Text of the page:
Having just visited Pompeii earlier this year, I decided to read this book, and I was enthralled. The characters seem so real, especially that of Pliny the Elder (uncle of the more famous Pliny the Younger), a man in charge of the fleet at Poteoli (Pozzuoli). Now in his declining years, too heavy for his own good, he nevertheless sets sail into the teeth of the volcanic eruption that happens one fine day in AD 79 to help out a lady friend, who is worried about her house. Of course, he and his men have no helmets, no gas masks, nothing to protect them from the ash and rocky projectiles that are now pouring out of Vesuvius, as they gingerly make their way to Herculaneum, a charming seaside resort that lies right at its feet.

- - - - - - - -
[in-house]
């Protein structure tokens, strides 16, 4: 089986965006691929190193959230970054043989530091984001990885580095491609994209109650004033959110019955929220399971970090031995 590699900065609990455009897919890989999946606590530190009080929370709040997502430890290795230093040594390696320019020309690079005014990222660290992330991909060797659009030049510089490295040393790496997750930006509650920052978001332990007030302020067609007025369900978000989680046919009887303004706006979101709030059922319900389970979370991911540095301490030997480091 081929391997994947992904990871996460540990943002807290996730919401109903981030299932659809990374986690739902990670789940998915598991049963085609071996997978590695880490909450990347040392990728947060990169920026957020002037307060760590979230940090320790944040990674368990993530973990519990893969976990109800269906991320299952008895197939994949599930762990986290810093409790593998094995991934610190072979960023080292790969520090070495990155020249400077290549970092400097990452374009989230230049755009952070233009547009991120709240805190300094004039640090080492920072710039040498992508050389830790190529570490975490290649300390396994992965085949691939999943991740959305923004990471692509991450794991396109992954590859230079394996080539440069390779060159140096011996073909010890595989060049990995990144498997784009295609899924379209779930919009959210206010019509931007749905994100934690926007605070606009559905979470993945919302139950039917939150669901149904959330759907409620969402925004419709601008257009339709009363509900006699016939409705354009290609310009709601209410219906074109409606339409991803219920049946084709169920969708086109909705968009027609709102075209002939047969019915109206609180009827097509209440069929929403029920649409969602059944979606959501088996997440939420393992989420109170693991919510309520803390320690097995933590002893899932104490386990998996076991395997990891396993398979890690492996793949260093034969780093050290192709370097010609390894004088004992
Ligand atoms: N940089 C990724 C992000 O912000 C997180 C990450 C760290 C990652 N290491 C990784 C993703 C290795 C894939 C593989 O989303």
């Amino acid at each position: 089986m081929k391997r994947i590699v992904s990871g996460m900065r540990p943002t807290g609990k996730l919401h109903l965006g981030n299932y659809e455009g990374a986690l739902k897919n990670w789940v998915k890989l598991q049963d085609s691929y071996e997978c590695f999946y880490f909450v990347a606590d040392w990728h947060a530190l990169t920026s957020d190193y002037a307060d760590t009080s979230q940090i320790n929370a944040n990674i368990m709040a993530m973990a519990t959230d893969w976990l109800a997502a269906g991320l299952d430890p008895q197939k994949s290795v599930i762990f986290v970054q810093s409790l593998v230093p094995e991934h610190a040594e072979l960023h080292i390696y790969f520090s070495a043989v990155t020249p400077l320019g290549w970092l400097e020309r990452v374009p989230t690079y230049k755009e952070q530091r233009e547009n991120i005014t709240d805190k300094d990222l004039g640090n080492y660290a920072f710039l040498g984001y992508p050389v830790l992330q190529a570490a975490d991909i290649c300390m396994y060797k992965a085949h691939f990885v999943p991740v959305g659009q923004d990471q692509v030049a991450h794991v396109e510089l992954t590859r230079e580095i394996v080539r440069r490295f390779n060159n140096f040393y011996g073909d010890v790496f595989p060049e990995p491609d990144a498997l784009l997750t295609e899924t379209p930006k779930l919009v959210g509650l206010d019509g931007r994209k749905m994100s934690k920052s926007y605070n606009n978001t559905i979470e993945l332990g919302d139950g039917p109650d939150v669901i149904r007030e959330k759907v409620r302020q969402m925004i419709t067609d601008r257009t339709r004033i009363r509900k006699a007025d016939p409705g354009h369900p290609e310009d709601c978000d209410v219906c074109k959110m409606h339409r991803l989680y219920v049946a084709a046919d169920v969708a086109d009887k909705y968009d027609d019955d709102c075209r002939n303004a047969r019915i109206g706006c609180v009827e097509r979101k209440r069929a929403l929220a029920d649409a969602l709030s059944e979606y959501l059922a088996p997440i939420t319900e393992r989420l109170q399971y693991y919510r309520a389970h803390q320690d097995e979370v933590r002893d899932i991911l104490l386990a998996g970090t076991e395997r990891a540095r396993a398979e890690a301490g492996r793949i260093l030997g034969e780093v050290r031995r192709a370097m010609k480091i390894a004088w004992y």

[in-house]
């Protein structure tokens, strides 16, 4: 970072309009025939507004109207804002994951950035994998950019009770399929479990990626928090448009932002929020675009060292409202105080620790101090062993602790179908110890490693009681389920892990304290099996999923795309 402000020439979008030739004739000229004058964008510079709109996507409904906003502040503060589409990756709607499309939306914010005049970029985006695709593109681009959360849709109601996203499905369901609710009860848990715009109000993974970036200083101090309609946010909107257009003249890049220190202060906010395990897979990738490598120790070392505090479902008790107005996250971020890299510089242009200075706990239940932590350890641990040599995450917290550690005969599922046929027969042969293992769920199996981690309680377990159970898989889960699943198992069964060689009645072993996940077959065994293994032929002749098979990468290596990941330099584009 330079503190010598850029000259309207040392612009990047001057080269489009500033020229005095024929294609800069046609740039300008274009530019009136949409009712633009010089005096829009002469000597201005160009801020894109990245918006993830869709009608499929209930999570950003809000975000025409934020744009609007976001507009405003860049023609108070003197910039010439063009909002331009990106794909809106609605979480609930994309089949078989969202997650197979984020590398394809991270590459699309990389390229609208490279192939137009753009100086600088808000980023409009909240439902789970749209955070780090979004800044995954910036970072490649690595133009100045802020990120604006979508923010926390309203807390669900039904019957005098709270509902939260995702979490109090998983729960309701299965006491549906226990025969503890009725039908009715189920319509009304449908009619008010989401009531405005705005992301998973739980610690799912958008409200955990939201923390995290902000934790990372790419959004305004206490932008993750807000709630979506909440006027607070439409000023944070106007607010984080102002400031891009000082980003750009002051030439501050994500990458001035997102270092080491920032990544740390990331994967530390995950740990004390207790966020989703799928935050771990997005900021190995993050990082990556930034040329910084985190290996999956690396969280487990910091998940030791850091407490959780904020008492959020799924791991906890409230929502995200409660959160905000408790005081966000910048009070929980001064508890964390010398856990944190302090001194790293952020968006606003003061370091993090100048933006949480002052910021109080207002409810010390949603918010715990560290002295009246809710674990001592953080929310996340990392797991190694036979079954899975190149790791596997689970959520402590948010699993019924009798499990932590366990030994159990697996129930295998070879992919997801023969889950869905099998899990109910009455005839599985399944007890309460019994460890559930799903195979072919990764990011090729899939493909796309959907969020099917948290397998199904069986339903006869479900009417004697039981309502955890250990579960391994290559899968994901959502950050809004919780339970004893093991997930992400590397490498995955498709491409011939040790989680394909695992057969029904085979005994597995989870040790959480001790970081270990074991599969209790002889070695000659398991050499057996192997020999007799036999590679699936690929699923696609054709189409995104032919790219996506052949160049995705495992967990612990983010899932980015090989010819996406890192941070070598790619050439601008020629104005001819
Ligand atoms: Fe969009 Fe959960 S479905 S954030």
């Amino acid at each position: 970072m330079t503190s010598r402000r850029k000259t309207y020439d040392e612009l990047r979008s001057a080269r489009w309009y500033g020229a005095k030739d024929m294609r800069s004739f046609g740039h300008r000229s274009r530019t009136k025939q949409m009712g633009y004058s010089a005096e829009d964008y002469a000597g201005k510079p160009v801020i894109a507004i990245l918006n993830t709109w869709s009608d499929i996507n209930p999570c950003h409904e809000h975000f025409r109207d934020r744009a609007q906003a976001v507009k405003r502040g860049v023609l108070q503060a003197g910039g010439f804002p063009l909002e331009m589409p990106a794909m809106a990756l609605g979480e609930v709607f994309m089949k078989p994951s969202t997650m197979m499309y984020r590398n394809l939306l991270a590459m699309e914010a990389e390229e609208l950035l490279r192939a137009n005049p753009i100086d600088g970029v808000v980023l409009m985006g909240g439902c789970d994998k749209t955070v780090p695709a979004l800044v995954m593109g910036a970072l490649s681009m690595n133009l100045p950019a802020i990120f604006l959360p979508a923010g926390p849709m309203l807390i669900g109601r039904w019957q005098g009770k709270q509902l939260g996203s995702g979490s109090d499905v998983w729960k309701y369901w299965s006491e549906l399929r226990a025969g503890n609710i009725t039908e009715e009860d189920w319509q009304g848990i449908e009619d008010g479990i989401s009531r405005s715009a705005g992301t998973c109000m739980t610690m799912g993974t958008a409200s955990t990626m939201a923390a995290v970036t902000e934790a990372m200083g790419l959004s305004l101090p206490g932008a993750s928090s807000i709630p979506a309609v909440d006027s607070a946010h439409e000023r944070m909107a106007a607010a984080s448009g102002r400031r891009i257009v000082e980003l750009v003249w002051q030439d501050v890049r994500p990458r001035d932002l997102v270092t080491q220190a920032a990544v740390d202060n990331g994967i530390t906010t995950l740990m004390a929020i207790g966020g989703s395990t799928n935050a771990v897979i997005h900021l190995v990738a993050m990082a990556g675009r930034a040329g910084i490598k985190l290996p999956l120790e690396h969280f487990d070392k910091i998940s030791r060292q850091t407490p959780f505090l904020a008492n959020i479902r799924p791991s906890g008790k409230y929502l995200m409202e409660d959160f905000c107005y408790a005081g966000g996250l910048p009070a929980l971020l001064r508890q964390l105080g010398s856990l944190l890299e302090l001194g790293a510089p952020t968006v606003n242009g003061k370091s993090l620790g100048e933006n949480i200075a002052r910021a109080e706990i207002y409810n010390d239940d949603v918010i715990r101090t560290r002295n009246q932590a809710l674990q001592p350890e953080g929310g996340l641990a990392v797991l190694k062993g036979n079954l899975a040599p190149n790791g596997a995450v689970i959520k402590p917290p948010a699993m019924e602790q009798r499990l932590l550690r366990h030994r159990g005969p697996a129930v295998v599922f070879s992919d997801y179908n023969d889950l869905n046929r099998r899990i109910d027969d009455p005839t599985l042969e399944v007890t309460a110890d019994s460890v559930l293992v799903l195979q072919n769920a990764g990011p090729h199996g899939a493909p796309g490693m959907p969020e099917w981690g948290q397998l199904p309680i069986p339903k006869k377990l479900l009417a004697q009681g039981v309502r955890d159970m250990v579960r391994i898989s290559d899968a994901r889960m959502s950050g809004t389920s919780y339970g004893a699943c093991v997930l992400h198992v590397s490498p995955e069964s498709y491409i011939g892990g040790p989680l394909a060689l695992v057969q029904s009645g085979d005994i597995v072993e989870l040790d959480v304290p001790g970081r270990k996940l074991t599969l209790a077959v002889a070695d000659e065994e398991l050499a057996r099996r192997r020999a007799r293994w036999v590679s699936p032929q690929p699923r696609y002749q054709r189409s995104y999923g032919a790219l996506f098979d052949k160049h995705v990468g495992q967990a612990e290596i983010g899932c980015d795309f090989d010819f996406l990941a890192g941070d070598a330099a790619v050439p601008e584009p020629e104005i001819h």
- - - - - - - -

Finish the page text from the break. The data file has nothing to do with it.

Things get so bad, they are obliged to sail on south, finally landing at Stabiae, the home of the super-rich. Pliny either suffers from a heart-attack or suffocates after ingesting the poisonous fumes, perhaps from lying down to take a nap. In any event, he dies soon thereafter, as the “Manifestation,” (his term for this cataclysm) continues.